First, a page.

This morning I saw my friend across the street and waved for her to come quickly: the bus was coming. The New Jersey Transit buses run on their own schedule: the 7:56 comes at either 8:00 or 8:01, the 8:09 doesn’t seem to come at all (unless it’s invisible), and the 8:22 arrives at about 8:15, so you see the importance of catching the bus right away especially when waiting at a bus stop with no shelter, and it is friggin’ cold outside. When I boarded, I said to the driver, “There’s someone coming from across the street.”
Wool cap pulled down, looking down at me from behind his shades, he said, “I can’t wait for somebody across the street.”
“Okay,” I said.
Guess my buddy will have to wait for the 8:22, I mean, 8:15 bus.
She made it! Not sure if he had second thoughts, or if she got lucky. Either way, I was happy for her. We exchanged smiles.
The driver was racing, stopping short, and I started feeling nauseous. What’s his damn hurry?
At the Passaic and Esplanade stop, he turned off the ignition, turned to us and said, “I’ll be back in a minute.”
I felt like a kid on the way to a field trip being abandoned on the side of the road. I remembered the time Mrs. Nesi locked us in the classroom in third grade. She pulled down the shades and put a sheet of black construction paper in the square window in the door. She said she was leaving us because we had misbehaved, and this was our punishment. Some kids started crying; some laughed and threw paper airplanes or fired spitballs. Others sat obediently on their hands as instructed, staring into space—Catholic school will do that to you. An airless room, no AC, in June 1970.
The bus sounds were amplified: the businessman on his cell phone more obnoxious than ever, throat clearing, a fitful sneeze. Then radio silence.
Our driver abandoned ship for an excursion to 7-11, apparently to take a piss, because when he returned, there was a spring in his step. I guess that’s why he was in such a hurry.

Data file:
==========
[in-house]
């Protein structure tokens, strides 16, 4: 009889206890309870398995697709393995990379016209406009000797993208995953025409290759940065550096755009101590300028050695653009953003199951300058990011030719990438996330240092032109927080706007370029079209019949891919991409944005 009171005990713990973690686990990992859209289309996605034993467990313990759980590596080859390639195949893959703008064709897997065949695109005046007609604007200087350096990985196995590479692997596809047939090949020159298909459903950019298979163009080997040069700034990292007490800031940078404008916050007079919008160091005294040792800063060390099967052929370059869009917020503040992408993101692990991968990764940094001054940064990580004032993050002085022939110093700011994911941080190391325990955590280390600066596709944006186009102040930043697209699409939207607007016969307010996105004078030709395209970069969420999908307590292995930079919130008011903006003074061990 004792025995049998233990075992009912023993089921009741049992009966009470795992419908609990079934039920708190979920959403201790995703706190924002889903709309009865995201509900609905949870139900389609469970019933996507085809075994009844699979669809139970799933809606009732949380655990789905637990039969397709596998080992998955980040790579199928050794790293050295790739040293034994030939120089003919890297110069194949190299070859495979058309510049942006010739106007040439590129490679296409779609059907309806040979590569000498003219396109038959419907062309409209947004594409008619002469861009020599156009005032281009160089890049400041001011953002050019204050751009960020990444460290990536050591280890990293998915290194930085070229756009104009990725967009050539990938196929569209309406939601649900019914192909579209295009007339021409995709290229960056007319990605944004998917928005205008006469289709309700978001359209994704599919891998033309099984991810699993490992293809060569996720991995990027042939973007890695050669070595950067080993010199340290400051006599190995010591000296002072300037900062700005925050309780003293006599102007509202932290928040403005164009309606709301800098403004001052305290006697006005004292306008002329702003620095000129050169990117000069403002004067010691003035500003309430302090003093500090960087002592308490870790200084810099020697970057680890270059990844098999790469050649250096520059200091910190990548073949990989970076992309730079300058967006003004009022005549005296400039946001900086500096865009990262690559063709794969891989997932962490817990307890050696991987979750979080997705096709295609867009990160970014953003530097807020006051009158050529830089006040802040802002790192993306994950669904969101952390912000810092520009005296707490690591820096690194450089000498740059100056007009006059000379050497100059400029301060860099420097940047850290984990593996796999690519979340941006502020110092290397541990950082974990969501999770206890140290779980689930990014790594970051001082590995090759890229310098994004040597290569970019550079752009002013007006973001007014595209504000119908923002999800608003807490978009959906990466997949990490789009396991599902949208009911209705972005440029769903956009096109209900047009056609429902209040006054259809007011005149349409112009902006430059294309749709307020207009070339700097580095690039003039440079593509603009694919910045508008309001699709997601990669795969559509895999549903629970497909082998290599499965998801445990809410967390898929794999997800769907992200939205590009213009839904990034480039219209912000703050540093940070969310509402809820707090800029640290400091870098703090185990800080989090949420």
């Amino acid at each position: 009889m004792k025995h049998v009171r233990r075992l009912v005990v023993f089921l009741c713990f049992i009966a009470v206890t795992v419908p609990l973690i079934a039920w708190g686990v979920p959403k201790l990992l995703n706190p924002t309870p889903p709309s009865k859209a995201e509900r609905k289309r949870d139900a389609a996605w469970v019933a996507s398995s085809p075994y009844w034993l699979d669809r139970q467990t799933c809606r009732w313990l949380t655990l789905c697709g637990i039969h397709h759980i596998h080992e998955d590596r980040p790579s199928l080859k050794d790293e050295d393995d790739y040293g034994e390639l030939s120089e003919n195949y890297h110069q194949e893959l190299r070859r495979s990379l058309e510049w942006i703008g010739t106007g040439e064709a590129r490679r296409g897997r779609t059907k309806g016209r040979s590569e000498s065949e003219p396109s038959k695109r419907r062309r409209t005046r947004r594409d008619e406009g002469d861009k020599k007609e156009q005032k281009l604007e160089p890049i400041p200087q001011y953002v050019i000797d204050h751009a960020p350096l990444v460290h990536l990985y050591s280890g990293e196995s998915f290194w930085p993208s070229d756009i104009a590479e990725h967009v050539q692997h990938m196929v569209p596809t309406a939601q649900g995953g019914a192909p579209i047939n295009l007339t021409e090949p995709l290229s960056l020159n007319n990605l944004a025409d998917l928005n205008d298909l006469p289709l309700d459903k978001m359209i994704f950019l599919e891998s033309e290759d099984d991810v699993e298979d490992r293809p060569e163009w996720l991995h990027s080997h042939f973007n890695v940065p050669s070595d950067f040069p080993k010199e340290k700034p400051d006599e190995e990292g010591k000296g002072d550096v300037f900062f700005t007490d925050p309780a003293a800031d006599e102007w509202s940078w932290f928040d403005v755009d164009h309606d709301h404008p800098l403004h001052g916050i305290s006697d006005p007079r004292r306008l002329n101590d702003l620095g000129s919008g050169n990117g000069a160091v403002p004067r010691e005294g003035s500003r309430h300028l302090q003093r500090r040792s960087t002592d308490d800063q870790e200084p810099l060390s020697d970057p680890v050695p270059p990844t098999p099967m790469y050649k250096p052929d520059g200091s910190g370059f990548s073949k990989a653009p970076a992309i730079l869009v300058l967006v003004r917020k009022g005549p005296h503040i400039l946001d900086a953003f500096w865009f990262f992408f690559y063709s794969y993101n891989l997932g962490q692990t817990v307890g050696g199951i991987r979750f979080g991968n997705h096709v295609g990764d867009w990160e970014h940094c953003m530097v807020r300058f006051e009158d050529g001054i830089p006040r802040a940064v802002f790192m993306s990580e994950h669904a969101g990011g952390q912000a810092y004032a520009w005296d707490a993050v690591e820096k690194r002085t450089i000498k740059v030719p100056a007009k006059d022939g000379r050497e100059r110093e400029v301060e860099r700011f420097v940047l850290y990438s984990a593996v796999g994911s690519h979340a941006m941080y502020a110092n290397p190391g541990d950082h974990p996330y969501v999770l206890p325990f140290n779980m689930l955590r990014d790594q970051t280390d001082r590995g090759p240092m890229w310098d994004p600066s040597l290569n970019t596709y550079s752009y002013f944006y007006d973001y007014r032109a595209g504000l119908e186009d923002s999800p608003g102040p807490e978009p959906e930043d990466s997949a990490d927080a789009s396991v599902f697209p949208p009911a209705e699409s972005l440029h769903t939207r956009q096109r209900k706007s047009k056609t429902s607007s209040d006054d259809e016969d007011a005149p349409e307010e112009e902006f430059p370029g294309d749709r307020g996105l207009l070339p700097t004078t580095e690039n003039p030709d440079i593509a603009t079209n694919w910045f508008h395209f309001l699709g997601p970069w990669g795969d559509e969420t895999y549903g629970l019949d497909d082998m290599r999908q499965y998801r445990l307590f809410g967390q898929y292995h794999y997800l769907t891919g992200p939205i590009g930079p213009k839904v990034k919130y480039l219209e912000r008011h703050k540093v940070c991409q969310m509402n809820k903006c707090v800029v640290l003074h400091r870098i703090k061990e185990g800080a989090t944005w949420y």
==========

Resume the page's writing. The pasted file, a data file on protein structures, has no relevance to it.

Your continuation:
His driving continued to be jerky, but less so than before. Thank God for small blessings. I still felt nauseous and shut my eyes, figuring what I would use for a vomit bag. The plastic CVS bag that held my lunch would do fine. Hopefully it wouldn’t be necessary.
Reading on my iPhone was now out of the question, so I put in the earbuds and tuned into Pandora radio, which now wants me to connect with friends on Facebook. But I don’t want to!
I simply want to hear a soothing refrain to get my mind off puking. The Monteverdi station, that’s good, no, how about the Django Reinhardt station. “Minor Swing” was making me dizzy so I switched to the Thomas Newman station which features film soundtracks like The Road to Perdition, The Hours and Battlestar Gallactica—much better. I was starting to feel less sick.
Oh no. As we approached the toll plaza, the driver opened the door and said to the driver to our right, “Do you want one? Do you want a problem?”
Oh my God. Is there going to be a bus drivers’ duel? What the hell?
I shut my eyes, and continued listening to The Hours by Philip Glass, burrowing snugly into my happy place.
The bus door shut. Then it re-opened. “Hey, catch you later!” our driver said, laughing.
Hallelujah, he’s happy again, and he’s not going to get into a rumble with the other guy and abandon us again, and we may all make it to work on time!
We pulled into Port Authority at 9:05—not bad at all.
“Thank you,” I said to the bus driver.
He did not respond, and that’s OK.